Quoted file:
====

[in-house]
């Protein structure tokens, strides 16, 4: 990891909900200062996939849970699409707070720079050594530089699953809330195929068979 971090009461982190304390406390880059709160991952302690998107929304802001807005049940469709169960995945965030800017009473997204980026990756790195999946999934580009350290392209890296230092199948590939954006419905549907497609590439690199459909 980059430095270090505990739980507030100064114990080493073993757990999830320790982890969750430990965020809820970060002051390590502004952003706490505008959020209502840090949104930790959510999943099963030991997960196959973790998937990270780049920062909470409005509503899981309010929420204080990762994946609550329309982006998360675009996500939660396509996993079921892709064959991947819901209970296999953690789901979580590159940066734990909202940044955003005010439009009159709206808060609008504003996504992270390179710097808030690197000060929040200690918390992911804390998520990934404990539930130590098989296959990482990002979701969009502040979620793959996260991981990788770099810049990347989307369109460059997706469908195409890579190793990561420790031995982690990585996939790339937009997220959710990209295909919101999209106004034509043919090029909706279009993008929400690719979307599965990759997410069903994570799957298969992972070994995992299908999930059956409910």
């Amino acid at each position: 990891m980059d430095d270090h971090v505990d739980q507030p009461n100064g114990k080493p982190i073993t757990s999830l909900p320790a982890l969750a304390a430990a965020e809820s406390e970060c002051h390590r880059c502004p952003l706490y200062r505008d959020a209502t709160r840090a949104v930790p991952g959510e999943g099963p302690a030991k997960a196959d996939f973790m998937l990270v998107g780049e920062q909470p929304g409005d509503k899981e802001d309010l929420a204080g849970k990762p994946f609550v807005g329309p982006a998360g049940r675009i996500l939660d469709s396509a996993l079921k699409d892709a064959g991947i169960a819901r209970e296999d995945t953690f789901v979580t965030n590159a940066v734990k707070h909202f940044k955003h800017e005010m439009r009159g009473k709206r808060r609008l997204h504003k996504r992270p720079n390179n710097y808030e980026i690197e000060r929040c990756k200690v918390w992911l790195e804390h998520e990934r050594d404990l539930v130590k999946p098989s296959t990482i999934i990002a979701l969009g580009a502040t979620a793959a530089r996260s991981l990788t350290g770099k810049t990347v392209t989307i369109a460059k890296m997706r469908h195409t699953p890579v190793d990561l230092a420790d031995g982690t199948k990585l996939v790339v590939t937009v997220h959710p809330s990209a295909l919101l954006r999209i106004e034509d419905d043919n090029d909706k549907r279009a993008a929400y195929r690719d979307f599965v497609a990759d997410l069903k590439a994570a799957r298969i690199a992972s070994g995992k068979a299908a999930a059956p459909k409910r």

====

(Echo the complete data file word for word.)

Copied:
[in-house]
């Protein structure tokens, strides 16, 4: 990891909900200062996939849970699409707070720079050594530089699953809330195929068979 971090009461982190304390406390880059709160991952302690998107929304802001807005049940469709169960995945965030800017009473997204980026990756790195999946999934580009350290392209890296230092199948590939954006419905549907497609590439690199459909 980059430095270090505990739980507030100064114990080493073993757990999830320790982890969750430990965020809820970060002051390590502004952003706490505008959020209502840090949104930790959510999943099963030991997960196959973790998937990270780049920062909470409005509503899981309010929420204080990762994946609550329309982006998360675009996500939660396509996993079921892709064959991947819901209970296999953690789901979580590159940066734990909202940044955003005010439009009159709206808060609008504003996504992270390179710097808030690197000060929040200690918390992911804390998520990934404990539930130590098989296959990482990002979701969009502040979620793959996260991981990788770099810049990347989307369109460059997706469908195409890579190793990561420790031995982690990585996939790339937009997220959710990209295909919101999209106004034509043919090029909706279009993008929400690719979307599965990759997410069903994570799957298969992972070994995992299908999930059956409910």
């Amino acid at each position: 990891m980059d430095d270090h971090v505990d739980q507030p009461n100064g114990k080493p982190i073993t757990s999830l909900p320790a982890l969750a304390a430990a965020e809820s406390e970060c002051h390590r880059c502004p952003l706490y200062r505008d959020a209502t709160r840090a949104v930790p991952g959510e999943g099963p302690a030991k997960a196959d996939f973790m998937l990270v998107g780049e920062q909470p929304g409005d509503k899981e802001d309010l929420a204080g849970k990762p994946f609550v807005g329309p982006a998360g049940r675009i996500l939660d469709s396509a996993l079921k699409d892709a064959g991947i169960a819901r209970e296999d995945t953690f789901v979580t965030n590159a940066v734990k707070h909202f940044k955003h800017e005010m439009r009159g009473k709206r808060r609008l997204h504003k996504r992270p720079n390179n710097y808030e980026i690197e000060r929040c990756k200690v918390w992911l790195e804390h998520e990934r050594d404990l539930v130590k999946p098989s296959t990482i999934i990002a979701l969009g580009a502040t979620a793959a530089r996260s991981l990788t350290g770099k810049t990347v392209t989307i369109a460059k890296m997706r469908h195409t699953p890579v190793d990561l230092a420790d031995g982690t199948k990585l996939v790339v590939t937009v997220h959710p809330s990209a295909l919101l954006r999209i106004e034509d419905d043919n090029d909706k549907r279009a993008a929400y195929r690719d979307f599965v497609a990759d997410l069903k590439a994570a799957r298969i690199a992972s070994g995992k068979a299908a999930a059956p459909k409910r």